“The Research on [Insert Preferred Policy Choice Here] Is As Clear As Anything in the Field of Education.”



By 12/16/2009

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Here’s a general rule: when you see sentences like the one above, know to be very, very skeptical.

This particular one comes from Kevin Welner, a longtime foe of tracking, in a recent National Journal article about a new Tom Loveless report. Here’s the full quote:

“The research on tracking is as clear as anything in the field of education,” Welner said. “It is a destructive practice that has the undeniable effect of lowering expectations and opportunities for students who have already fallen behind.”

In Welner’s estimation, the body of research documenting the harmful effects of tracking speaks for itself, the debate is over and it’s time to move forward.

Good grief. Now, part of the problem is that we’re talking about two different issues.  Welner doesn’t want some kids (especially low-income and minority kids) shunted into watered down, low-level courses.  (See his new policy brief about that very topic.)  And on that score, I think there is broad agreement in both the policy and research worlds; there’s little doubt that low expectations lead to low student achievement. Nobody wants kids stuck in a “track to nowhere.” There’s also a lot of interest in encouraging more kids (especially low-income and minority kids) to take more challenging courses, like Advanced Placement.

But here’s where the debate—and the evidence—is still totally up for grabs: is pushing more kids into these higher classes truly a cost-free reform? Are we sure that it doesn’t harm higher-achieving students, who might be slowed down by having peers that are coming into their class less prepared?

As I mentioned the other day, rigorous “peer effects” research by economists like Caroline Hoxby indicates that high achieving students benefit from being around other high achieving students. The trick is that, to a point, low-achieving students benefit from being around higher-achieving students too.

So now we’re back to a moral debate. If creating heterogeneous classrooms helps low-achieving kids a lot, and hurts high-achieving kids a little, is it worth it? That’s not an easy question, nor is it one that researchers alone will ever be able to resolve. In fact, it’s not unlike the voucher or charter school debate. If vouchers or charters help the kids they serve a lot, but hurt the kids “left behind” a little, is it still worth it?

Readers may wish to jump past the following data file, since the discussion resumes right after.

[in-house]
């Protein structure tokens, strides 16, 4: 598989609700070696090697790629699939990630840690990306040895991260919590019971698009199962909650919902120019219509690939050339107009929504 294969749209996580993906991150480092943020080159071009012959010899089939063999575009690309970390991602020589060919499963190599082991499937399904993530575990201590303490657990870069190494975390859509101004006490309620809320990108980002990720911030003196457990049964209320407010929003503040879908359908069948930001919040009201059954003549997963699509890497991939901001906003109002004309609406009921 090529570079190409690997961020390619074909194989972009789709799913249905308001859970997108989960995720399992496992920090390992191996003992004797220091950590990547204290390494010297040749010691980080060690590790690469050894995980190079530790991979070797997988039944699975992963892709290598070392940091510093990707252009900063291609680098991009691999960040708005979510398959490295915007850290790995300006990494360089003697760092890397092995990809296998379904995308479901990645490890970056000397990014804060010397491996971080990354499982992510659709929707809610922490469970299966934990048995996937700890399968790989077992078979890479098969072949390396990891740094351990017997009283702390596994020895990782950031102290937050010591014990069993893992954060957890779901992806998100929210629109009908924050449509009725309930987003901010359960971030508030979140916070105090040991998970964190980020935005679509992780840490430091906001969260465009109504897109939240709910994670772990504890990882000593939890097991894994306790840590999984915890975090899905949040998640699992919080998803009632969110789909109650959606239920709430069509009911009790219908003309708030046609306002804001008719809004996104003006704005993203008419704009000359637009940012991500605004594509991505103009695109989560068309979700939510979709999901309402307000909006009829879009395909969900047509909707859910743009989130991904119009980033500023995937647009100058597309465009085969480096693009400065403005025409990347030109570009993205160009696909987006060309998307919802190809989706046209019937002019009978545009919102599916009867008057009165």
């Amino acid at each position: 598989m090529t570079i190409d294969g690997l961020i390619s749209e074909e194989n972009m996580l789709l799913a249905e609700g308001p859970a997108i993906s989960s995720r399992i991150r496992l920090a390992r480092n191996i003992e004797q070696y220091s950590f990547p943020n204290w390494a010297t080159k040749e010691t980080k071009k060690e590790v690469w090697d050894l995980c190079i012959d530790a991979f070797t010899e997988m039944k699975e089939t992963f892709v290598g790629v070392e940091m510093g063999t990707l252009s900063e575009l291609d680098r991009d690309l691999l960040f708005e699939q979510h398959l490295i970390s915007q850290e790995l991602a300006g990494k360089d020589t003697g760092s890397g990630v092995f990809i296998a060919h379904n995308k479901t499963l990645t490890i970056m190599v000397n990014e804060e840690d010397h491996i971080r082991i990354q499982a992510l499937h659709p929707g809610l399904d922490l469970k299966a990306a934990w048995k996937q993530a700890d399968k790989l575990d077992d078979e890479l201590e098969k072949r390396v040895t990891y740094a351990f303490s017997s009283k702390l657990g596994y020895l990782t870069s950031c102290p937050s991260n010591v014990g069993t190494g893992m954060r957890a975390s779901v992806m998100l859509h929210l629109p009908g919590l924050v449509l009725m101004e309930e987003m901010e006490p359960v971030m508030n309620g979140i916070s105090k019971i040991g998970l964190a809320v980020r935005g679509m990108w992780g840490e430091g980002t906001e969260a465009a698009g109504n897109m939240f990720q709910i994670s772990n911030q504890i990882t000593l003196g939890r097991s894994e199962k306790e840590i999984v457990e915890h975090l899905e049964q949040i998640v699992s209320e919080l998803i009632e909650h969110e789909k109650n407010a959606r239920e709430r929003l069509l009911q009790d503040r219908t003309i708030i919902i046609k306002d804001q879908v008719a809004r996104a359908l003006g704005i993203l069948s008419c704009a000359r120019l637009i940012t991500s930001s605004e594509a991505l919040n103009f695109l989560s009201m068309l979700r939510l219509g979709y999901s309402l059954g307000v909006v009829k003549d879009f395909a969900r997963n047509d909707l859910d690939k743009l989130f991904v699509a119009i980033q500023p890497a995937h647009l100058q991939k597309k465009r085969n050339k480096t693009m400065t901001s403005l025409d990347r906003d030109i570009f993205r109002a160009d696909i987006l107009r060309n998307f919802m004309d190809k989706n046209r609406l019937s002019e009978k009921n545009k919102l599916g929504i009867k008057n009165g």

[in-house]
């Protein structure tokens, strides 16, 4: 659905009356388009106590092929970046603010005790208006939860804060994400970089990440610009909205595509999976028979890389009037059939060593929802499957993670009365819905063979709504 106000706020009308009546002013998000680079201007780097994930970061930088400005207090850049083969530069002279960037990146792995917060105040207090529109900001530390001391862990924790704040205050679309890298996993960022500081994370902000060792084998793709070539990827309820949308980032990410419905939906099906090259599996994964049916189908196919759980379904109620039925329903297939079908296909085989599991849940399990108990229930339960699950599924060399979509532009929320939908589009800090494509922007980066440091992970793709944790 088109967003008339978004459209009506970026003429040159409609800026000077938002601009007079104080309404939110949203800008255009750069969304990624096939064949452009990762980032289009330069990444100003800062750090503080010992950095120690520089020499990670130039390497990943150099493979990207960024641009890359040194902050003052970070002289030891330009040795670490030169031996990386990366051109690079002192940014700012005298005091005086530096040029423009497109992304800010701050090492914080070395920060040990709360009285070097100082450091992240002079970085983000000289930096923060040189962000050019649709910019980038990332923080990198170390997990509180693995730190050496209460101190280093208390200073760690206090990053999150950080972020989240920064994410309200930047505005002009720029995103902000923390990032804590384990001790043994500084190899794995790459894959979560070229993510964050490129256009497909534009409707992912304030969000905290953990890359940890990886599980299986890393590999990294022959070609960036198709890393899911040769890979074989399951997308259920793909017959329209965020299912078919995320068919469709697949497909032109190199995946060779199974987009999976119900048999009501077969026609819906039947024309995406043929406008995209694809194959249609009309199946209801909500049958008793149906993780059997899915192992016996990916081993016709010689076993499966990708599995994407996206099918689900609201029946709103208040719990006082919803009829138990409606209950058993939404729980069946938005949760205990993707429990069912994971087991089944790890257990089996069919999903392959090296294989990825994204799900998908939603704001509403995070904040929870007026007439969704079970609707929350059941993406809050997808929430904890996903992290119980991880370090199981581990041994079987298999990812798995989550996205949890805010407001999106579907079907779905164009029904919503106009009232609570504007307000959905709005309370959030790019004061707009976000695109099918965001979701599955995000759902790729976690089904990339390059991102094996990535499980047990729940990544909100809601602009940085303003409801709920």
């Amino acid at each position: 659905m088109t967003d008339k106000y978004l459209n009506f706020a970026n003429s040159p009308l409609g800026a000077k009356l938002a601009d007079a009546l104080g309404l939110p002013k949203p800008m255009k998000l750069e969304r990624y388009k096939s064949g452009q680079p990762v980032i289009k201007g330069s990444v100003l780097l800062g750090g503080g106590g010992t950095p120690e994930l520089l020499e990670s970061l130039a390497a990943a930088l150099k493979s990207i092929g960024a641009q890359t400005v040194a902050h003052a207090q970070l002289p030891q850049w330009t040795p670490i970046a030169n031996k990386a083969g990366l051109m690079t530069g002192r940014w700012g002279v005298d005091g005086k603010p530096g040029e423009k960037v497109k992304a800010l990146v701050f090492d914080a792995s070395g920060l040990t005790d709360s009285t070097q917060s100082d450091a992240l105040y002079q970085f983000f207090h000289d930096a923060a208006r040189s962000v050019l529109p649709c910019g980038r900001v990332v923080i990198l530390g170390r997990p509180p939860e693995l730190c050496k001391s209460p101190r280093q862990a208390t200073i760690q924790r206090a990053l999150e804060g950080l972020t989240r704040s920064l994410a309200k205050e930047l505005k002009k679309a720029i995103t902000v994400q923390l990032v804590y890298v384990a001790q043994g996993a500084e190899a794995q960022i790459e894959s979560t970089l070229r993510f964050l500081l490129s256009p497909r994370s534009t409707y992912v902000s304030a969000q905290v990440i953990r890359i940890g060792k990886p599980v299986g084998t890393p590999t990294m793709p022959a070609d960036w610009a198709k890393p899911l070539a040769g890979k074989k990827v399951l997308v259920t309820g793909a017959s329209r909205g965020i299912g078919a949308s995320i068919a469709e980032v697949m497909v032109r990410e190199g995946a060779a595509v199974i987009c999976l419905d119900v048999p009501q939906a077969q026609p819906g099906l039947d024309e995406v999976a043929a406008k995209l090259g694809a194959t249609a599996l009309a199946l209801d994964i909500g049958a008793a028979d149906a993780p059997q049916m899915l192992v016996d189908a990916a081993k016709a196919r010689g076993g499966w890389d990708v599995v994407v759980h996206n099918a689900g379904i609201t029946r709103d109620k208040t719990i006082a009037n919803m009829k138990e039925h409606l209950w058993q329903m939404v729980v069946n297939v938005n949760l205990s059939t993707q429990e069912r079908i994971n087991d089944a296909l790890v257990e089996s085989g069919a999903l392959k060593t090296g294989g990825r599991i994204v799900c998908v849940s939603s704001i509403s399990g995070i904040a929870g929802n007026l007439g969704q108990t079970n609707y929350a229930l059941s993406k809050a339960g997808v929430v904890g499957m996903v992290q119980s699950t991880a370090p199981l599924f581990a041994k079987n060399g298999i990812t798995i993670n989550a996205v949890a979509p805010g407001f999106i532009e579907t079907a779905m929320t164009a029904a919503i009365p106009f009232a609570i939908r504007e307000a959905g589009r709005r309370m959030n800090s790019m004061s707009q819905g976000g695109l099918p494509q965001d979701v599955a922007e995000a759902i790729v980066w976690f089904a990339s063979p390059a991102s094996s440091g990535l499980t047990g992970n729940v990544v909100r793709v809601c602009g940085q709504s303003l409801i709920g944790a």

So Mr. Welner, I’m sorry to tell you that the debate isn’t over. Which, in a democracy, is never a bad thing.




Comment on this article
  • Benjamin Hansen says:

    Michael,

    Great points. I guess one issue that comes up is that high achieving parents want their kids around achieving students and pay for this either with private school tuition, or with high rent or home prices by moving to districts with other high achieving students.

    We can debate what is socially optimal. The next question is how do we get individuals to follow what is socially optimal, if their private incentives are to defect and find a better school?

  • Charles R. Williams says:

    Benjamin,

    Parents are the primary educators of their children and they should ignore what is socially optimal in making decisions about their children’s schooling. Bright children are not resources at the state’s disposal to be used in a socially optimal way. If heterogeneous grouping is socially optimal, the only just way to implement it is by compensating the families of bright students enough to make it worth their while to enroll their children in otherwise undesirable educational programs.

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